Seize the seasonMar 20, 2014 By Steven R. Peck
Today ends an old-style winter that won't be missed very much
By the time readers see today's edition, winter will have ended across our hemisphere. The orbits and tilts and angles of our planets and the sun will have worked their way back in our favor, and we'll have more sunlight and less darkness for six months.
The winter just departed wasn't a record-setter in any way. There have been colder ones, and snowier. But it was a real winter, with week after week of cold weather, with snow on the ground far more often than not, a few thawed-out interruptions here and there, but mostly a settled-in season of the sort we all agree we used to get more frequently than we do now.
That means this week is welcome. When you've had a real winter, you're ready for the spring.
The wait is over.
The American poet and editor Howard Moss wrote about the end of winter. He was the poetry editor of the New Yorker magazine for the third quarter of the 20th century. By the end of his career he was doing more reading than writing, but he produced 14 volumes of poetry. One of them won the National Book Award in 1972.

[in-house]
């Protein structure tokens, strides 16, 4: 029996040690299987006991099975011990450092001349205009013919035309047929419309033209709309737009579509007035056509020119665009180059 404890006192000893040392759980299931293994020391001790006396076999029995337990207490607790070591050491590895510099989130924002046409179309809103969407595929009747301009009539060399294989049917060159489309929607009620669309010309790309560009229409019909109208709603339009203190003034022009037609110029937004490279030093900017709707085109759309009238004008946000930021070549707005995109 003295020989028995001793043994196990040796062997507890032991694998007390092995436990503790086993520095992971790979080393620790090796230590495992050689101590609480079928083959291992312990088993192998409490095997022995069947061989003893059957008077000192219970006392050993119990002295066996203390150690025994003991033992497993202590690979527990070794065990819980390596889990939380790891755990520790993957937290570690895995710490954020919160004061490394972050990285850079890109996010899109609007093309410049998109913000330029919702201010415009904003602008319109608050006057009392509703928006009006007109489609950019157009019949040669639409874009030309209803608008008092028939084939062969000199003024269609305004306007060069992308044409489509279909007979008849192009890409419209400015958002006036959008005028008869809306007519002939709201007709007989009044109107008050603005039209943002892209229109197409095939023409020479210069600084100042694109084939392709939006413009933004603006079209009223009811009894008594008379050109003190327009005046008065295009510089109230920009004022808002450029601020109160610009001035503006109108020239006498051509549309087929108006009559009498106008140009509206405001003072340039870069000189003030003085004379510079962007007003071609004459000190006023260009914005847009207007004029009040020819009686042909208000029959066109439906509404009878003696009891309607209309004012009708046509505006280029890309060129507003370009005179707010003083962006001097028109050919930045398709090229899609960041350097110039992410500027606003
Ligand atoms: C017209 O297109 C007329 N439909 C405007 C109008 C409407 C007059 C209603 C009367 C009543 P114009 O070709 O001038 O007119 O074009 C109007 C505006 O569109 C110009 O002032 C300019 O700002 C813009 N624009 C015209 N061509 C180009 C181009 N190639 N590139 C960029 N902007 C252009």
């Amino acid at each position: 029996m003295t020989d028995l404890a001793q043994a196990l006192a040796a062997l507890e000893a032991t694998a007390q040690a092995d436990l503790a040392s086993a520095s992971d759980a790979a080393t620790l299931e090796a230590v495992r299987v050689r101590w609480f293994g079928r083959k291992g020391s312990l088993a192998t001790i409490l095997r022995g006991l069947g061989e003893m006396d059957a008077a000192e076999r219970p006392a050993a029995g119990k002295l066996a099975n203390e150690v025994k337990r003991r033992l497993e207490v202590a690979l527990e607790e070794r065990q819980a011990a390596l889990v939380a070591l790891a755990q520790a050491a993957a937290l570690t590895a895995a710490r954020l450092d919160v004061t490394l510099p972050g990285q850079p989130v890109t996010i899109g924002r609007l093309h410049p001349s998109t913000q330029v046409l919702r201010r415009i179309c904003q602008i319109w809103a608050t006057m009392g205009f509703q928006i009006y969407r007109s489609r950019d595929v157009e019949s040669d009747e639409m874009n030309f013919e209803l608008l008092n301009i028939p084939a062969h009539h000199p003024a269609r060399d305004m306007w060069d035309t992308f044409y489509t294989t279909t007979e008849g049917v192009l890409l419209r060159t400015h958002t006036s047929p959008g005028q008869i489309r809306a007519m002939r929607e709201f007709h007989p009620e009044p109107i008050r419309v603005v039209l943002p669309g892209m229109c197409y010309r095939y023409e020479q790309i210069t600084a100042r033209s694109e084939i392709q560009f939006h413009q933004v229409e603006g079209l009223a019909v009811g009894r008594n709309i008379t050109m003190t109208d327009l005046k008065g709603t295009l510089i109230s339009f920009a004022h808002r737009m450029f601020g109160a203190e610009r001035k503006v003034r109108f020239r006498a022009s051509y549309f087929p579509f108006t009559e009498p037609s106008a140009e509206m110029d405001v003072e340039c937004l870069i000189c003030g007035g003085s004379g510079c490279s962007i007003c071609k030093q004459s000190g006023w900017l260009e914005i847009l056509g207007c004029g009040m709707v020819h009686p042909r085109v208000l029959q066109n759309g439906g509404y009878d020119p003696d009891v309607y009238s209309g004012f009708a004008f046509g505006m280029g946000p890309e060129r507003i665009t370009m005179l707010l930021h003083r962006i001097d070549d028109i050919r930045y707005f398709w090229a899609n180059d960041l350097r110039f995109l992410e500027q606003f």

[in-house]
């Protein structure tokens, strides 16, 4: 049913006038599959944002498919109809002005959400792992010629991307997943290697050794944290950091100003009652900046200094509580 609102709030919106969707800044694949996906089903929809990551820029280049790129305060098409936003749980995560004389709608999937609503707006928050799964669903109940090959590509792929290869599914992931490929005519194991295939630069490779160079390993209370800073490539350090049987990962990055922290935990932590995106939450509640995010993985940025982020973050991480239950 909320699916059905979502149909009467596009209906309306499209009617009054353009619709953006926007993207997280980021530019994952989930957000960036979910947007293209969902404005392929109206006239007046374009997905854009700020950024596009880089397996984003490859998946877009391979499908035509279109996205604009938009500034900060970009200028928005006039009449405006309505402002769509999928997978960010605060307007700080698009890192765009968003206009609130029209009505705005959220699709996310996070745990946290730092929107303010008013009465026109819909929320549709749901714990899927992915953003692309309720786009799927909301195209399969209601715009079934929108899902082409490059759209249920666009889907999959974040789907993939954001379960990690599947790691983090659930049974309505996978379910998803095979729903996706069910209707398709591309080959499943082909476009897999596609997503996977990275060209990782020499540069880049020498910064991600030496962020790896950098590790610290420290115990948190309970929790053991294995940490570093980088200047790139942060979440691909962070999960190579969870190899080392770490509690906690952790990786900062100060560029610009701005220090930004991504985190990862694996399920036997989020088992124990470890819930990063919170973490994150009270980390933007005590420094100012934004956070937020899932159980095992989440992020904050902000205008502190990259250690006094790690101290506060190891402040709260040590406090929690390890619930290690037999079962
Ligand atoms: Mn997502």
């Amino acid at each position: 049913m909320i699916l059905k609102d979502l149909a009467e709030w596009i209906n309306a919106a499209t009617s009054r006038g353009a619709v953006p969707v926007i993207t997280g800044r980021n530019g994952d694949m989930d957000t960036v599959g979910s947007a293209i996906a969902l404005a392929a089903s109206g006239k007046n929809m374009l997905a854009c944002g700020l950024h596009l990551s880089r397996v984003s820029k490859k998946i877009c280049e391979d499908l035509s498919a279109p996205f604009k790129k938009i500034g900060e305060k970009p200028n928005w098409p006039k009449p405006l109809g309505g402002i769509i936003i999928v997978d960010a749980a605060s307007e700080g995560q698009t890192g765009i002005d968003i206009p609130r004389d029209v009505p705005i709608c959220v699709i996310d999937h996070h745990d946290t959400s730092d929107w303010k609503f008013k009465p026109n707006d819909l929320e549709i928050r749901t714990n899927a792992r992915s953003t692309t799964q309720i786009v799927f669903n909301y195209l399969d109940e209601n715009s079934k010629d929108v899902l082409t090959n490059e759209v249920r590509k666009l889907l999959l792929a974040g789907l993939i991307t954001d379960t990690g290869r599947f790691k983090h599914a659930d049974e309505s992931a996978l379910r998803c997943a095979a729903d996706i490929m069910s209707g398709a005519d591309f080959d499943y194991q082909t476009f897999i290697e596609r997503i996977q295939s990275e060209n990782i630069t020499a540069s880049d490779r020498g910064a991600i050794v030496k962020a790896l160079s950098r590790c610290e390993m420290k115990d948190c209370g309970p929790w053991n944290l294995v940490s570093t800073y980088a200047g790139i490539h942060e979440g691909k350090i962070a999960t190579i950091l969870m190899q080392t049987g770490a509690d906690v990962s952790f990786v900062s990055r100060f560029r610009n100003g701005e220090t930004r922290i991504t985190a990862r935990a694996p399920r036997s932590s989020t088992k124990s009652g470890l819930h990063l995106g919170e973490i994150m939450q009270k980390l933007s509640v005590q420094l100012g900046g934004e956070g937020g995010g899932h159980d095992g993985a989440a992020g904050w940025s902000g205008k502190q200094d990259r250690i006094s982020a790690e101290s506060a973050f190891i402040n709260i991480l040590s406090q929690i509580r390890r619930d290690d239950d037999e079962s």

By Howard Moss
Once in a wood at winter's end,
The withered sun, becoming young,
Turned the white silence into sound:
Bird after bird rose up in song.
The skeletons of snow-blocked trees
Linked thinning shadows here and there,
And those made mummy by the freeze
Spangled their mirrors on cold air.
Whether they moved -- perhaps they spun,
Caught in a new but known delight --
Was hard to tell, since shade and sun
Mingled to hear the birds recite.
No body of this sound I saw,
So glassed and shining was the world
That swung on a sun-and-ice seesaw
And fought to have its leaves unfurled.
Hanging its harvest in between
Two worlds, one lost, one yet to come,
The wood's remoteness, like a drum,
Beat the oncoming season in.
Then every snow bird on white wings
Became its tropic counterpart,
And, in a renaissance of rings,
I saw the heart of summer start.
It's spring, finally. Seize the season.